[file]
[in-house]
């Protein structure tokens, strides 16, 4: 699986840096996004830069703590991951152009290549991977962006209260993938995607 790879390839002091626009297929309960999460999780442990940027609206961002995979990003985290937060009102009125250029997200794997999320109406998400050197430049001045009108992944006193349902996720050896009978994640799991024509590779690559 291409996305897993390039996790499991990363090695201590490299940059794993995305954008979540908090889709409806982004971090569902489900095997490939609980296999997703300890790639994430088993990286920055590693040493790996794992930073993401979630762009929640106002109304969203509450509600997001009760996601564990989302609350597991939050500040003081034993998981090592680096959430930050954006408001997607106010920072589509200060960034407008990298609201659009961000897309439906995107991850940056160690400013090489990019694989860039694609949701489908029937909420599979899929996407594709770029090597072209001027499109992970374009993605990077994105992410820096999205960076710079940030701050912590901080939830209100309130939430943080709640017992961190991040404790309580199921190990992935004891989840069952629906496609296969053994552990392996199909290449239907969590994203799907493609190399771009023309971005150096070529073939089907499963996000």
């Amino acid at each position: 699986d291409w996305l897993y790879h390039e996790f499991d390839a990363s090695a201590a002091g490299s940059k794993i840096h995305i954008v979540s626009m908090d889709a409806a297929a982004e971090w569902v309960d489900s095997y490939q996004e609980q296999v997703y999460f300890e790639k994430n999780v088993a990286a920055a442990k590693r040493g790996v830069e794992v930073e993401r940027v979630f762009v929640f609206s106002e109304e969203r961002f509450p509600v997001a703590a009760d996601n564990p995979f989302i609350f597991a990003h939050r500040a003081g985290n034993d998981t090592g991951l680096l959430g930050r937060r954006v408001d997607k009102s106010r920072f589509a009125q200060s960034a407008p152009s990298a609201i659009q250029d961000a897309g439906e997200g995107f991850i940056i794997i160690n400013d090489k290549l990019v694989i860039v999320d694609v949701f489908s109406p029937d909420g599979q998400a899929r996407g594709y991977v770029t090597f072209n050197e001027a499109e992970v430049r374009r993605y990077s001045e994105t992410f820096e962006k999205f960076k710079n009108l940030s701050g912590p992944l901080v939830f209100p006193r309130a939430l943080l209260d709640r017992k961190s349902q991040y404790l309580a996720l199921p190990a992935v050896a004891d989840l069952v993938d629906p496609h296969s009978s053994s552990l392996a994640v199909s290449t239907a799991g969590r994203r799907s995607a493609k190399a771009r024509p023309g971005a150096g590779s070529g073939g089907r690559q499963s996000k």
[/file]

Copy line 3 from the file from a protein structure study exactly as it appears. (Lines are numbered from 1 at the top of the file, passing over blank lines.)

């Amino acid at each position: 699986d291409w996305l897993y790879h390039e996790f499991d390839a990363s090695a201590a002091g490299s940059k794993i840096h995305i954008v979540s626009m908090d889709a409806a297929a982004e971090w569902v309960d489900s095997y490939q996004e609980q296999v997703y999460f300890e790639k994430n999780v088993a990286a920055a442990k590693r040493g790996v830069e794992v930073e993401r940027v979630f762009v929640f609206s106002e109304e969203r961002f509450p509600v997001a703590a009760d996601n564990p995979f989302i609350f597991a990003h939050r500040a003081g985290n034993d998981t090592g991951l680096l959430g930050r937060r954006v408001d997607k009102s106010r920072f589509a009125q200060s960034a407008p152009s990298a609201i659009q250029d961000a897309g439906e997200g995107f991850i940056i794997i160690n400013d090489k290549l990019v694989i860039v999320d694609v949701f489908s109406p029937d909420g599979q998400a899929r996407g594709y991977v770029t090597f072209n050197e001027a499109e992970v430049r374009r993605y990077s001045e994105t992410f820096e962006k999205f960076k710079n009108l940030s701050g912590p992944l901080v939830f209100p006193r309130a939430l943080l209260d709640r017992k961190s349902q991040y404790l309580a996720l199921p190990a992935v050896a004891d989840l069952v993938d629906p496609h296969s009978s053994s552990l392996a994640v199909s290449t239907a799991g969590r994203r799907s995607a493609k190399a771009r024509p023309g971005a150096g590779s070529g073939g089907r690559q499963s996000k």